Hackers attack Thai court websites to protest sentences

BANGKOK -- Hackers protesting Thailand's justice system have attacked official websites in the Southeast Asian nation for the second time this year, replacing or disabling the home pages of many sites affiliated with the court system.

See Full Article

A posting on a Facebook account associated with the loosely organized hacker group Anonymous said Wednesday's attacks were a protest against death sentences given on Dec. 24 to two Myanmar men convicted of murdering two young British tourists on the Thai resort island of Koh Tao. Critics say the men were scapegoats and unfairly convicted.

The posting said Anonymous was supporting a campaign to ask tourists to boycott Thailand until changes are made in the way Thai police investigate cases involving foreigners.

The Facebook post linked to a list of almost 300 Thai sites it said had been hacked. A random check showed some not working, some defaced and some operating. About a dozen police-affiliated sites were similarly struck on Jan. 5.

In both cases the pages that were substituted for the official home pages carried the name "Blink Hacker Group," the hashtag "Boycott Thailand," and a greeting to Myanmar hackers. They also featured the white mask graphic used by Anonymous. Wednesday's hacked pages included the words "Failed Law We Want Justice!"

Court officials were unavailable for comment.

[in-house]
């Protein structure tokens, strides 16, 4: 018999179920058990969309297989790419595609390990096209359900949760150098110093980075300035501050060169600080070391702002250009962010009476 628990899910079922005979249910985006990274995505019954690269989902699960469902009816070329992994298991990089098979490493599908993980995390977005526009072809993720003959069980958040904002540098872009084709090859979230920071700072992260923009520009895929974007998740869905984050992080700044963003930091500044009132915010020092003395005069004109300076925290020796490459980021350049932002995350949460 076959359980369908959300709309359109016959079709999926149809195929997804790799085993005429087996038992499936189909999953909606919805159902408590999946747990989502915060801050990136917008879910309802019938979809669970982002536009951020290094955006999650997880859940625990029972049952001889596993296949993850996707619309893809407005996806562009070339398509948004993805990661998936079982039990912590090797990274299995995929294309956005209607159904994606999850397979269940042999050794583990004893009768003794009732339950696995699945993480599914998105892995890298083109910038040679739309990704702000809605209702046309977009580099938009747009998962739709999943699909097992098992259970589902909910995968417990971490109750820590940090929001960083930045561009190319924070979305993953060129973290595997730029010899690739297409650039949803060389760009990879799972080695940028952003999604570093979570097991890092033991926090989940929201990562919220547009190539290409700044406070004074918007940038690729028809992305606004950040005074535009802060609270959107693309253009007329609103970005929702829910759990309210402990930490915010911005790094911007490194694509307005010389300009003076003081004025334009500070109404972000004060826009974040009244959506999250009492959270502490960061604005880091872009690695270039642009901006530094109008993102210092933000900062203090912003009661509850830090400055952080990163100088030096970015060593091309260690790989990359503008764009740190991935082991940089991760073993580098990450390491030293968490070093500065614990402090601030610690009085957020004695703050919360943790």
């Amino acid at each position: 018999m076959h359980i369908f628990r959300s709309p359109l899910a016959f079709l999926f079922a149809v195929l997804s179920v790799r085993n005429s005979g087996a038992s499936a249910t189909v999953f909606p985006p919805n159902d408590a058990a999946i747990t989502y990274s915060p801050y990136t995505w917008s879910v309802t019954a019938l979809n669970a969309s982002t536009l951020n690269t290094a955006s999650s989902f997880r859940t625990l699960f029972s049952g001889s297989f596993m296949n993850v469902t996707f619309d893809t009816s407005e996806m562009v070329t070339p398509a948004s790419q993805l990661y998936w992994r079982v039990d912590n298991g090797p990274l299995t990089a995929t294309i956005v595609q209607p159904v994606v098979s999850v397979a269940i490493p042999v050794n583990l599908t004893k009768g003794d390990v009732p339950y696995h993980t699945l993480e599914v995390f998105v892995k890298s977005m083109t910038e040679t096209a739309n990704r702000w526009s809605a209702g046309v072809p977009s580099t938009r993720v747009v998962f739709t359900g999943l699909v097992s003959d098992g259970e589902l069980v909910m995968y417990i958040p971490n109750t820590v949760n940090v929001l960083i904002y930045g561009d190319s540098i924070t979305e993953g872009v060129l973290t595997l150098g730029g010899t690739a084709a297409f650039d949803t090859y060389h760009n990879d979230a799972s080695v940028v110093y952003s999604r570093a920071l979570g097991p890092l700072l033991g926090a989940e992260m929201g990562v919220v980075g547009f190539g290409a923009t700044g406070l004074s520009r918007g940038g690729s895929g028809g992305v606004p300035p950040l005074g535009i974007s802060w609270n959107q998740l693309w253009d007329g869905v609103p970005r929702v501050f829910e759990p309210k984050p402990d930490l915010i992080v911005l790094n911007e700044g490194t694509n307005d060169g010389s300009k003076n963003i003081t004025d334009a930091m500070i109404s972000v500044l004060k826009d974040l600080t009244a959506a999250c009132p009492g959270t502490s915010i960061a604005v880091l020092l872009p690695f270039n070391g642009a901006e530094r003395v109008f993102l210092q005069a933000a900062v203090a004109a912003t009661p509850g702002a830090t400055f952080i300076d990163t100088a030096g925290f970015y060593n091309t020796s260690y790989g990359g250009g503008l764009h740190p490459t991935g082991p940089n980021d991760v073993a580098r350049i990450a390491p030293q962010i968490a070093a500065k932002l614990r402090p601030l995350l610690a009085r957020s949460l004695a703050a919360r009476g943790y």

Police spokesman Gen. Dejnarong Suthicharnbancha said he had not been informed of Wednesday's attacks. Asked about the earlier hacking of police websites, he said: "We have to admit that they have a certain level of ability. They messed with our (index) page, but they could not steal any of our information."

The case of the murdered British travellers attracted international attention. Two migrant workers from Myanmar, Win Zaw Htun and Zaw Lin, were convicted of murdering David Miller, 24, and Hannah Witheridge, 23, whose bodies were found on Sept. 14, 2014. Witheridge had also been raped.

Police rushed to solve the crime under intense pressure to limit negative publicity for the tourism industry, but the investigation and trial drew widespread criticism. Police were criticized for not properly securing the crime scene, conducting more than 200 random DNA tests, releasing names and pictures of suspects who turned out to be innocent, mishandling crucial DNA evidence from the victims and allegedly torturing their prime suspects.



Advertisements

Latest Tech & Science News

  • Burned bears treated with fish skins spotted in the wild

    Tech & Science CTV News
    GOLETA, Calif. -- Officials tracking two bears that were badly burned in the largest wildfire in California history say the animals are settling back into their home in the wild after receiving unusual treatment for their injured paws. Source
  • Facebook to verify ads with postcards after Russian meddling

    Tech & Science CTV News
    MENLO PARK, Calif. -- Facebook will soon rely on centuries-old technology to try to prevent foreign meddling in U.S. elections: the post office. Baffled in 2016 by Russian agents who bought ads to sway the U.S. Source
  • Facebook forges ahead with controversial kids app